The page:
HEO 100 First Aid and Safety. This course is designed to introduce students to the possible safety hazards associated with working around heavy equipment. Students will become familiar with procedures sanctioned by the American Red Cross and receive training in the identification of emergency situations and safe performance of common construction applications. 1 credit hour.
HEO 102 Basics of Heavy Equipment Operation. This course is designed to give the student a basic understanding of basic tools and blueprints used in the construction trade. 1 credit hour.
HEO 105 Orientation to the Trade. This course introduces students to the different aspects and requirements for the heavy equipment operations trade as well as educates the student in the proper identification of the various types of equipment used in the industry. 1 credit hour.
HEO 106 Introduction to Heavy Equipment Operations. This course introduces students to the identification, use, and application of heavy equipment including bulldozers, scrapers, excavators, and loaders. Students are provided a broad introduction to the processes of planning and executing earth moving activities on various types of construction projects. 1 credit hour.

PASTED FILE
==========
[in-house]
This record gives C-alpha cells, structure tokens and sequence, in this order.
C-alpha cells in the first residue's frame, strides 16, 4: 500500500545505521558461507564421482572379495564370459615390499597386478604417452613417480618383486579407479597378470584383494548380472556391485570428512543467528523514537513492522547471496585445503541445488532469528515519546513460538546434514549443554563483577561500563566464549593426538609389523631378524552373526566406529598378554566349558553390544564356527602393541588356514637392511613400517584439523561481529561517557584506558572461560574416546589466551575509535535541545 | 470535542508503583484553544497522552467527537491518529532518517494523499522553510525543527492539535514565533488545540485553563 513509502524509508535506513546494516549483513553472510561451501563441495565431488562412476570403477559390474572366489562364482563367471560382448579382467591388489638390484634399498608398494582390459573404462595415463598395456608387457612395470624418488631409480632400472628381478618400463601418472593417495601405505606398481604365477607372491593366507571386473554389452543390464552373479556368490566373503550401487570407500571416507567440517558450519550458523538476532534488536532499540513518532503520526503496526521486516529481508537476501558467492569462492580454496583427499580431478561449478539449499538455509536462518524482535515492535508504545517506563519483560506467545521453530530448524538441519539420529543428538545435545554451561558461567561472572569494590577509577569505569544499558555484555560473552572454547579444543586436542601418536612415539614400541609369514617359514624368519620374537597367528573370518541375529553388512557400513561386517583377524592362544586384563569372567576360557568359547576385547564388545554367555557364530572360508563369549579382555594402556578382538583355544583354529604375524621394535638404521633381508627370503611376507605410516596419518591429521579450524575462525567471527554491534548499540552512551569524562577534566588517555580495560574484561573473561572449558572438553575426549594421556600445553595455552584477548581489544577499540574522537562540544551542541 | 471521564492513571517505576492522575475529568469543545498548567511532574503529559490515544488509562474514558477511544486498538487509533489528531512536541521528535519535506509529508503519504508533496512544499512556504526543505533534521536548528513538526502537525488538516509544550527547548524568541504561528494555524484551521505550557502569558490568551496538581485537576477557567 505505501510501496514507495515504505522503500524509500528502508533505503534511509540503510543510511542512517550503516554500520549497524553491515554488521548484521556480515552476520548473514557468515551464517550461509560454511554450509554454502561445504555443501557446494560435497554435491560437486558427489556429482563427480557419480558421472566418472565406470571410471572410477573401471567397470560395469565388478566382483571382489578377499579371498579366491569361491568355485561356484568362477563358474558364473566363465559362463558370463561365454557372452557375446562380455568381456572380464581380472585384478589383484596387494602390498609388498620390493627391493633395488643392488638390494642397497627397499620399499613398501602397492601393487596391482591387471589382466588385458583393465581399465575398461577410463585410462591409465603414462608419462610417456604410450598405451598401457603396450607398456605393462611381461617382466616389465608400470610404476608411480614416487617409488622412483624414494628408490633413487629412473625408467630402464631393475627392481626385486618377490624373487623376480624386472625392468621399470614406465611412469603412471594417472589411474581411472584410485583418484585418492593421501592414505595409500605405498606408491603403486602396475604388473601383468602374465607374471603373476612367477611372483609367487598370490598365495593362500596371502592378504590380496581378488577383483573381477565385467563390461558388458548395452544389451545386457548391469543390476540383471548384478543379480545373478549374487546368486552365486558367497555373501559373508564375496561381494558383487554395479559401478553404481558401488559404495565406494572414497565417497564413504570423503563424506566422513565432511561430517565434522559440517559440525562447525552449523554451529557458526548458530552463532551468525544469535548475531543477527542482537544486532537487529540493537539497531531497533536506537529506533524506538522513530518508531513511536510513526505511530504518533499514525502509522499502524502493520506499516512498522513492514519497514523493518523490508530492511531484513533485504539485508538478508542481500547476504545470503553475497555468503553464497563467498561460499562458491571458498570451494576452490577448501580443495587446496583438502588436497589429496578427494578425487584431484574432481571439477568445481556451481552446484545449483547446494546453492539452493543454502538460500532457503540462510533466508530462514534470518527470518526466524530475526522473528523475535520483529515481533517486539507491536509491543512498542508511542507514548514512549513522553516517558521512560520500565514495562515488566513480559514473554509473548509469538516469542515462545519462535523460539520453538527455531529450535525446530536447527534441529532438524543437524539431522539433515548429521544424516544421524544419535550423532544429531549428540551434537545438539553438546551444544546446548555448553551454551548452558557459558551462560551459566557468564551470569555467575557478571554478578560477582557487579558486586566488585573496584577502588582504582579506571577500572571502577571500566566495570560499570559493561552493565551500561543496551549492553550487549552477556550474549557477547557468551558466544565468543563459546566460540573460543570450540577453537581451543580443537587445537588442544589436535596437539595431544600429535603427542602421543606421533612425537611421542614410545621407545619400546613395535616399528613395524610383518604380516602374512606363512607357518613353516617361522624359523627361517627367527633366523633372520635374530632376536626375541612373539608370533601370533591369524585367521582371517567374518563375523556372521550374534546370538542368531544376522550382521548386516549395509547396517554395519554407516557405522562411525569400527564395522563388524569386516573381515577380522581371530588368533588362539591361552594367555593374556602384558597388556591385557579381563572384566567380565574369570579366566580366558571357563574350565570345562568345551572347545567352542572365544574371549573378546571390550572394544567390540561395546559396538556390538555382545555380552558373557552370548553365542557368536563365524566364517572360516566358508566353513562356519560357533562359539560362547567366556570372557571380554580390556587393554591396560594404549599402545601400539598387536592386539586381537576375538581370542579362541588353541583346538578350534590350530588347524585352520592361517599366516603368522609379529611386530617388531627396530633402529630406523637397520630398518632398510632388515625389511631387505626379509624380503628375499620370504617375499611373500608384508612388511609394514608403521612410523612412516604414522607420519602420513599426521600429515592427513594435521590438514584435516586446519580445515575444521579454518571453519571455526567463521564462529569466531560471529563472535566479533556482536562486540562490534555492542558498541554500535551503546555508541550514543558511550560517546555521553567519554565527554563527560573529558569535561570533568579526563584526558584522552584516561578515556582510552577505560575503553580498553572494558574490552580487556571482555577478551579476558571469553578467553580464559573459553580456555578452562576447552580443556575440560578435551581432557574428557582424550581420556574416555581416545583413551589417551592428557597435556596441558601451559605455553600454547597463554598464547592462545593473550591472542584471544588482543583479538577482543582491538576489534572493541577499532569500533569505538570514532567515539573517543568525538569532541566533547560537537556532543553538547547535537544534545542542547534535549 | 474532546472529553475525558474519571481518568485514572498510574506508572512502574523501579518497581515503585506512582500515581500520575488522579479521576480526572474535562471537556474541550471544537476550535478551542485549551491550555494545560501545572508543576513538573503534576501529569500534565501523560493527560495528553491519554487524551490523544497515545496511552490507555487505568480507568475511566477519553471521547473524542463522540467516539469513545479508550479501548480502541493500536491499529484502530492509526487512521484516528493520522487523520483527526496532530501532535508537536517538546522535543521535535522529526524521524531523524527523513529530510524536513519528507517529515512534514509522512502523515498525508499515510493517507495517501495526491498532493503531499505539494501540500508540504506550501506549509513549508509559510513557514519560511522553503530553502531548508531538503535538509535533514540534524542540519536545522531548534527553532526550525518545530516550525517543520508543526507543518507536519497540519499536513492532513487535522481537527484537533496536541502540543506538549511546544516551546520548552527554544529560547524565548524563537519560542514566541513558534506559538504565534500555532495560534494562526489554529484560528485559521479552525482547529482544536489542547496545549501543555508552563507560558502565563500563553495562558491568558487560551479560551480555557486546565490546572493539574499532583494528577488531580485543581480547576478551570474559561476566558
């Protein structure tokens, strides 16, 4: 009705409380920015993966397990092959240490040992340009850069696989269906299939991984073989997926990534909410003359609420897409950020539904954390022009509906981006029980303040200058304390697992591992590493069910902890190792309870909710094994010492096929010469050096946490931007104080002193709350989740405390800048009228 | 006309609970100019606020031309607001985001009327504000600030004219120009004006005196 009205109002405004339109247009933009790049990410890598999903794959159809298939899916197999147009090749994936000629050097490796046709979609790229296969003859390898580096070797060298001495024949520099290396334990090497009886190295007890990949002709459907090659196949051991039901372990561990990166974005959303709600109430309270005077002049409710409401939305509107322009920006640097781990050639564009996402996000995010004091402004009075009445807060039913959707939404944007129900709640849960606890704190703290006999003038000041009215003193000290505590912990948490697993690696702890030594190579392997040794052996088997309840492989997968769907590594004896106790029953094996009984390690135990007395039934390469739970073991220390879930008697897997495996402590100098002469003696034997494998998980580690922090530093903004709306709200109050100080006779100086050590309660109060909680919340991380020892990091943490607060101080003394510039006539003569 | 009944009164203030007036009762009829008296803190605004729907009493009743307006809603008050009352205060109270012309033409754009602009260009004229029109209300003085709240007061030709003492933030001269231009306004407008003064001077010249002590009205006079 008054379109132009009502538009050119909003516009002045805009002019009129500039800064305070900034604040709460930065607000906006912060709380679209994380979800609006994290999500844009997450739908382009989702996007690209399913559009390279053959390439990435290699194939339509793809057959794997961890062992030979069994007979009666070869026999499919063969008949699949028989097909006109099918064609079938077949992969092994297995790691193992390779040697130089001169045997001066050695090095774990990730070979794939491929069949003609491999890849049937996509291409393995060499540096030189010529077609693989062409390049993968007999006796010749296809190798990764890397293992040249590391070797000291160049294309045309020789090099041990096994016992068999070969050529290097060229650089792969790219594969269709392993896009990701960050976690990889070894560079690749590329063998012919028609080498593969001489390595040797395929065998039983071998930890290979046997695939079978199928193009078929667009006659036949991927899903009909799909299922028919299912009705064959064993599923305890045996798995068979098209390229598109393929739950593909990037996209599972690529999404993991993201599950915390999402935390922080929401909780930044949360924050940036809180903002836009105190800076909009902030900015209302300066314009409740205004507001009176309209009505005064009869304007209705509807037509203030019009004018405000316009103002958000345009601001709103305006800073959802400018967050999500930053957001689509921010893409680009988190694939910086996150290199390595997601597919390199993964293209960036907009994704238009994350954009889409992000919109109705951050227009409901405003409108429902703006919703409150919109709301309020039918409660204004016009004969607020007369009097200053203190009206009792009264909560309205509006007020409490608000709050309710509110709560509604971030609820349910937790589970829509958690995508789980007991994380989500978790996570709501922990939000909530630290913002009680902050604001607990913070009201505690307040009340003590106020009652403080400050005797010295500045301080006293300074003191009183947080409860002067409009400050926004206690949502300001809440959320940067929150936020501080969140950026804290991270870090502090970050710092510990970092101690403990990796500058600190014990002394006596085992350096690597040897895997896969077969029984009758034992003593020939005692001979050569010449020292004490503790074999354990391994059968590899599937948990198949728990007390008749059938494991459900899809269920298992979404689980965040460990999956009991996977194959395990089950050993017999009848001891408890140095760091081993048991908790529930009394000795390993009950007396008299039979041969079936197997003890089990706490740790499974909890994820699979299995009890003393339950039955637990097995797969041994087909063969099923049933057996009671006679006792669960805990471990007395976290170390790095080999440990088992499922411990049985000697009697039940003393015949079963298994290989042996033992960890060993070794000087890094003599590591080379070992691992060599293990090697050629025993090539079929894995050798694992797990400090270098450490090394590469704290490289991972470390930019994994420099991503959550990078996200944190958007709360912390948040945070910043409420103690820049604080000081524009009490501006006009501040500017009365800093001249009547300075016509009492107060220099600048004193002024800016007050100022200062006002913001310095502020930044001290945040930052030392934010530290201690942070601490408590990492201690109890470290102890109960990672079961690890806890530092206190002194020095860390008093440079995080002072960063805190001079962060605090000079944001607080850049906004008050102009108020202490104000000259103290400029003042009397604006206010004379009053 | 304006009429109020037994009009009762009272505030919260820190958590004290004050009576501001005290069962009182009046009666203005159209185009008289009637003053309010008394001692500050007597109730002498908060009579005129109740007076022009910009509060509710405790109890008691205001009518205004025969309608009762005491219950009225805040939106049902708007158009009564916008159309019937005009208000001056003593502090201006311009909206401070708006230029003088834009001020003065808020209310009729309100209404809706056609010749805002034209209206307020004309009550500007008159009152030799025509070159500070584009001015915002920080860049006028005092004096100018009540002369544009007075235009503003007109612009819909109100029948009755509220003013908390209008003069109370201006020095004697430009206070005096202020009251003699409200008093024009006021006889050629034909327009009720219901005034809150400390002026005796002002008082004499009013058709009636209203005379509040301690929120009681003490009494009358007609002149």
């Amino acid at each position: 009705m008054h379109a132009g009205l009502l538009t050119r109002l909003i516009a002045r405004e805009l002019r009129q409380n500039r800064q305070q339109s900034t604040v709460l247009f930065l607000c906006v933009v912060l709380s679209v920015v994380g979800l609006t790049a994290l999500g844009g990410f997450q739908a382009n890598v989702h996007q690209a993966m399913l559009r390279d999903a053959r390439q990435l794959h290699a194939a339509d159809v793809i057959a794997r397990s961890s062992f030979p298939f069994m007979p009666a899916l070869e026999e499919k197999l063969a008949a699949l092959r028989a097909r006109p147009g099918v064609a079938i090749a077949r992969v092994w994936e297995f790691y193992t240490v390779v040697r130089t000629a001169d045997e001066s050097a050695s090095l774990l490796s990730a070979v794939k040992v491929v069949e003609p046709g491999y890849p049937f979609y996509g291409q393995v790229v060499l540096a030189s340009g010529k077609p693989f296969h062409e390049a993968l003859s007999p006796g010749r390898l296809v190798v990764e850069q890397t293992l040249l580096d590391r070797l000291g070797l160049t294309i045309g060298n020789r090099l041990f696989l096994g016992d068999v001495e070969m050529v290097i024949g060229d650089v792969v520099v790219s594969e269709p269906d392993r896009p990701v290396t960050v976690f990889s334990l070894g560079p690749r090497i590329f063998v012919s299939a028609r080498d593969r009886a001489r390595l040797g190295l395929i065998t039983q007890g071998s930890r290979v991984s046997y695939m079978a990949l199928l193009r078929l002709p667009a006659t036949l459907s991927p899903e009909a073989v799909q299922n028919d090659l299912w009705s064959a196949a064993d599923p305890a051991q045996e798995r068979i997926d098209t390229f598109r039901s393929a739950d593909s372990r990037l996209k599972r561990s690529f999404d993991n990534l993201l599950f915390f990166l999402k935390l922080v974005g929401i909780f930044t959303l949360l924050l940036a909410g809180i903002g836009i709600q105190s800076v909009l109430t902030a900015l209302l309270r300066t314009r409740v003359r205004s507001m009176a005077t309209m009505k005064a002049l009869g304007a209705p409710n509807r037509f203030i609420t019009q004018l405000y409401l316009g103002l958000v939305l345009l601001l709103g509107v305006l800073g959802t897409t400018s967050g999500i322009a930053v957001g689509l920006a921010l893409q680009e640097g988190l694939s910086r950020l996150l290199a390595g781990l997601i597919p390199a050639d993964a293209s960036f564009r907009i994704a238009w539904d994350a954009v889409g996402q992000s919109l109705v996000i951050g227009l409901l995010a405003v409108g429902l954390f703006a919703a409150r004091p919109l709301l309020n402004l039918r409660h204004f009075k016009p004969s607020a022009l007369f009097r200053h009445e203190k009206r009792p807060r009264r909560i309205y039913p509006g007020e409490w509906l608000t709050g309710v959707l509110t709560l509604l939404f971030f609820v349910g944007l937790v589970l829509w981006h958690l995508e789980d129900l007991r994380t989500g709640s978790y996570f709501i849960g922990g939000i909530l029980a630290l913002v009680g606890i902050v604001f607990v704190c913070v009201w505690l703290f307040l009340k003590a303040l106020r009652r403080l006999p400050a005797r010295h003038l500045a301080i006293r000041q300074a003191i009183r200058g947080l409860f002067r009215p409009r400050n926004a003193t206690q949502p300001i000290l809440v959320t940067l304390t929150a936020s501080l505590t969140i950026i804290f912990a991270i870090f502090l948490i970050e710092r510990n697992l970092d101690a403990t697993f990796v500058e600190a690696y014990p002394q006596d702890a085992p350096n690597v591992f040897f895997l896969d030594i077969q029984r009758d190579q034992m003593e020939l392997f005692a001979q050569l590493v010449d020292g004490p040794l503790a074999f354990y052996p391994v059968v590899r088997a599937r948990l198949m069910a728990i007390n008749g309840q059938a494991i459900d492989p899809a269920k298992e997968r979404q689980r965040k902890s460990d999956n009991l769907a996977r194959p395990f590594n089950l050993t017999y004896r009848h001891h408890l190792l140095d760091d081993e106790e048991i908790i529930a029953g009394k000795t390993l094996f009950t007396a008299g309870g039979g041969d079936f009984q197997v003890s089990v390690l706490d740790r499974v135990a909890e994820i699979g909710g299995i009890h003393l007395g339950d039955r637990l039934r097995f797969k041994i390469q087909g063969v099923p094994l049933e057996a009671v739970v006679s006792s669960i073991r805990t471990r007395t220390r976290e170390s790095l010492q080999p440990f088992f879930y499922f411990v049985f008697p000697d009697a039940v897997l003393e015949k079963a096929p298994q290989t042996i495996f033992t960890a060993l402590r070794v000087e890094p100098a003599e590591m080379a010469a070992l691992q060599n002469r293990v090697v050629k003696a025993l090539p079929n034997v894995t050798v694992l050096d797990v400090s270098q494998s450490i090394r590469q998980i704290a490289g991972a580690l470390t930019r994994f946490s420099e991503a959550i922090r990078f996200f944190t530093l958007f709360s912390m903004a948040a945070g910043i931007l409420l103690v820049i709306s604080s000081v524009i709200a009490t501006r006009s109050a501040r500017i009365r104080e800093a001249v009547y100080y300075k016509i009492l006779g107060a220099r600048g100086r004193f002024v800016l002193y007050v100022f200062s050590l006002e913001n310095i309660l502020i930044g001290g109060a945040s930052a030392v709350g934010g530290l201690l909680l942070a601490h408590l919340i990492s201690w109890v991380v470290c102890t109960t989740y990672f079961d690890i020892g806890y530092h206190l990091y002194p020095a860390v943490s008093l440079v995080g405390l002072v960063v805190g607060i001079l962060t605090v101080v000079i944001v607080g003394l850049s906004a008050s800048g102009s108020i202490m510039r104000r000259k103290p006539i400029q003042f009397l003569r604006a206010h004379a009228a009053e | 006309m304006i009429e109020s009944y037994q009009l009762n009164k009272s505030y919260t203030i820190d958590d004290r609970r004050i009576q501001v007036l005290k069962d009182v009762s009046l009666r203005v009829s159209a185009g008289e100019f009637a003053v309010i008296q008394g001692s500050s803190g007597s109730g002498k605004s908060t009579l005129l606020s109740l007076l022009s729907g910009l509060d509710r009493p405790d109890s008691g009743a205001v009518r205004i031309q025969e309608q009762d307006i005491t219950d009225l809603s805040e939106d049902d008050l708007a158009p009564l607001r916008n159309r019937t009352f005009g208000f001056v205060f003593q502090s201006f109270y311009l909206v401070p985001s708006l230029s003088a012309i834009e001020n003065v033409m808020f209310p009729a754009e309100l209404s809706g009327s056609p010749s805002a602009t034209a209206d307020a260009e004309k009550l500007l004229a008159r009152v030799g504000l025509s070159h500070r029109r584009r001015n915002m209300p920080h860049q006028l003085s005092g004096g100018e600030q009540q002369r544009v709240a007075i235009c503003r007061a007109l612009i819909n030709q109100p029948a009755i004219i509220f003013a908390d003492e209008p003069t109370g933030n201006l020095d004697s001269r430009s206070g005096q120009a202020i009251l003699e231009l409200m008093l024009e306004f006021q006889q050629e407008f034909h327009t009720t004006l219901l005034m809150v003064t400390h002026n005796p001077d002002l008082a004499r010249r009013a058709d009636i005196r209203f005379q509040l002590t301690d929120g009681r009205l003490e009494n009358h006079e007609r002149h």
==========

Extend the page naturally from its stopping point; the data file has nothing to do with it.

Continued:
HEO 108 Introduction to OSHA Regulations. This course provides the required industry training that meets the Occupational Safety & Health Administration (OSHA) 10 hour safety training regulation. The areas of required studies are Introduction to OSHA, General Safety and Health, Personal Protective Equipment, Electrical Safety, Fall Protection, Cranes, Confined Space Entry, Excavations, Stairways and Ladders, Hand and Power Tools, and Motor Vehicles. To complete this course and receive the OSHA 10 hour certification card, the student must pass the OSHA written exam. 1 credit hour.
HEO 121 Environmental Compliance. This course provides an introduction to the various federal and state laws which govern the construction industry, followed by more in-depth learning about the specific issues students are likely to encounter as heavy equipment operators. Students will gain an awareness of topics ranging from solid and hazardous waste management, to water and air quality, to cultural resources, endangered species, and specifics of regulations related to demolition and earthmoving that are common to the industry. 1 credit hour.